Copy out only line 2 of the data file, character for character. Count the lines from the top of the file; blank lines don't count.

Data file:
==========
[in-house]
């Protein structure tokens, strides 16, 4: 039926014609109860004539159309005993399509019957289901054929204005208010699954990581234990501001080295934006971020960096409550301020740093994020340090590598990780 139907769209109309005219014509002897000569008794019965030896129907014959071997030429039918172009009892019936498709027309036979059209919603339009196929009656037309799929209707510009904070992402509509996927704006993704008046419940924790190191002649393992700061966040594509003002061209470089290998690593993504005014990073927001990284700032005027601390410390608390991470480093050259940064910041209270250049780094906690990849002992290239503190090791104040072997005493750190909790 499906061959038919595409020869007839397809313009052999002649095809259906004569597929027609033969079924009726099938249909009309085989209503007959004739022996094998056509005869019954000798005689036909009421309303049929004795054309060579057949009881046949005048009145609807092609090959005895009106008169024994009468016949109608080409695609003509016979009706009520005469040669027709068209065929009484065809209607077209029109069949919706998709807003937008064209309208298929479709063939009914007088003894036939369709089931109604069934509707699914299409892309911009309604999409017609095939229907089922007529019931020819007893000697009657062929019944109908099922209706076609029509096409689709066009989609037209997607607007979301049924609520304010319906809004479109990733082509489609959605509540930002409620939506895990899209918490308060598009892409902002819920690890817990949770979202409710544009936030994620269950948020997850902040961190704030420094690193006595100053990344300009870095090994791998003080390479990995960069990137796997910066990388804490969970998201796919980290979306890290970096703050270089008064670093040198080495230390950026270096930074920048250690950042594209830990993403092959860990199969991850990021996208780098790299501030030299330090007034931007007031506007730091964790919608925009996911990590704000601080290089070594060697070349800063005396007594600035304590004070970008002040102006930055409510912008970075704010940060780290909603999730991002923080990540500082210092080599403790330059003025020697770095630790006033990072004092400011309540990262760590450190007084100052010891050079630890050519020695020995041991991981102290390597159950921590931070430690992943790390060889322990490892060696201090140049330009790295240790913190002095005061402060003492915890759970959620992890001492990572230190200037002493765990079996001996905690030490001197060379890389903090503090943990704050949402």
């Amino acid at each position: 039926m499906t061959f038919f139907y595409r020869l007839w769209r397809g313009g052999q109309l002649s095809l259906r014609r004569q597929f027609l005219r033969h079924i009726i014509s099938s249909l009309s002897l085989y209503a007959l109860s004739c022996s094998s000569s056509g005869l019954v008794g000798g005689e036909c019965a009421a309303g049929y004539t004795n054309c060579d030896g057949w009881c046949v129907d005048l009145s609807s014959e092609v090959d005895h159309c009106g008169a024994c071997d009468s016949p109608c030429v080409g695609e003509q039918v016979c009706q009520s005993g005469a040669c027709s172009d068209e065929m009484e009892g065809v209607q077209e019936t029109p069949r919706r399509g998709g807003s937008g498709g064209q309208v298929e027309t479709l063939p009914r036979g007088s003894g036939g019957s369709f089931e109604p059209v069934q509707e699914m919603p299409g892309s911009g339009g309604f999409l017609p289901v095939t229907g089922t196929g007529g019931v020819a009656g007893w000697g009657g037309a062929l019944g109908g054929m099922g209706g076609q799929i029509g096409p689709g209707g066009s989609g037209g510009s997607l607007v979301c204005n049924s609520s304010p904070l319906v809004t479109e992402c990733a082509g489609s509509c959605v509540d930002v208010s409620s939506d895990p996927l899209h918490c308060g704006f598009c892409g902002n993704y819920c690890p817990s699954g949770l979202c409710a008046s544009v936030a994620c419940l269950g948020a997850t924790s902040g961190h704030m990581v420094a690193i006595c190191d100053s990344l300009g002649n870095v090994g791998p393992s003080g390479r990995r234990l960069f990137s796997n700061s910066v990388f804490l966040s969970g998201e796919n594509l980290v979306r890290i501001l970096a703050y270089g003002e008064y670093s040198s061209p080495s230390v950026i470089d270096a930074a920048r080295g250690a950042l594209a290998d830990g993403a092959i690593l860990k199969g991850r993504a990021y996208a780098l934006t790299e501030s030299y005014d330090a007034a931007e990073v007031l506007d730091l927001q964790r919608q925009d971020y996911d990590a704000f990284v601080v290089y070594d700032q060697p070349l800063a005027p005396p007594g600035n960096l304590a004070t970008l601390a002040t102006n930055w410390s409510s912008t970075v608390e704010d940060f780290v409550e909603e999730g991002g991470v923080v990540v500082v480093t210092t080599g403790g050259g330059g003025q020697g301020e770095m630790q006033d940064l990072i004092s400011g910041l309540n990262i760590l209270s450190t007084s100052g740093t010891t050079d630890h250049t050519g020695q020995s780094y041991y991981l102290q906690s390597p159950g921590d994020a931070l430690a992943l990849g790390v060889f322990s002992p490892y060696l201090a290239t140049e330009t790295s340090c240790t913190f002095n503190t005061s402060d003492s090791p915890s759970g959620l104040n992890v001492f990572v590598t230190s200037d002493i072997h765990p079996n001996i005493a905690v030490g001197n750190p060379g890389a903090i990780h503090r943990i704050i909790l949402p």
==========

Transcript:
């Protein structure tokens, strides 16, 4: 039926014609109860004539159309005993399509019957289901054929204005208010699954990581234990501001080295934006971020960096409550301020740093994020340090590598990780 139907769209109309005219014509002897000569008794019965030896129907014959071997030429039918172009009892019936498709027309036979059209919603339009196929009656037309799929209707510009904070992402509509996927704006993704008046419940924790190191002649393992700061966040594509003002061209470089290998690593993504005014990073927001990284700032005027601390410390608390991470480093050259940064910041209270250049780094906690990849002992290239503190090791104040072997005493750190909790 499906061959038919595409020869007839397809313009052999002649095809259906004569597929027609033969079924009726099938249909009309085989209503007959004739022996094998056509005869019954000798005689036909009421309303049929004795054309060579057949009881046949005048009145609807092609090959005895009106008169024994009468016949109608080409695609003509016979009706009520005469040669027709068209065929009484065809209607077209029109069949919706998709807003937008064209309208298929479709063939009914007088003894036939369709089931109604069934509707699914299409892309911009309604999409017609095939229907089922007529019931020819007893000697009657062929019944109908099922209706076609029509096409689709066009989609037209997607607007979301049924609520304010319906809004479109990733082509489609959605509540930002409620939506895990899209918490308060598009892409902002819920690890817990949770979202409710544009936030994620269950948020997850902040961190704030420094690193006595100053990344300009870095090994791998003080390479990995960069990137796997910066990388804490969970998201796919980290979306890290970096703050270089008064670093040198080495230390950026270096930074920048250690950042594209830990993403092959860990199969991850990021996208780098790299501030030299330090007034931007007031506007730091964790919608925009996911990590704000601080290089070594060697070349800063005396007594600035304590004070970008002040102006930055409510912008970075704010940060780290909603999730991002923080990540500082210092080599403790330059003025020697770095630790006033990072004092400011309540990262760590450190007084100052010891050079630890050519020695020995041991991981102290390597159950921590931070430690992943790390060889322990490892060696201090140049330009790295240790913190002095005061402060003492915890759970959620992890001492990572230190200037002493765990079996001996905690030490001197060379890389903090503090943990704050949402």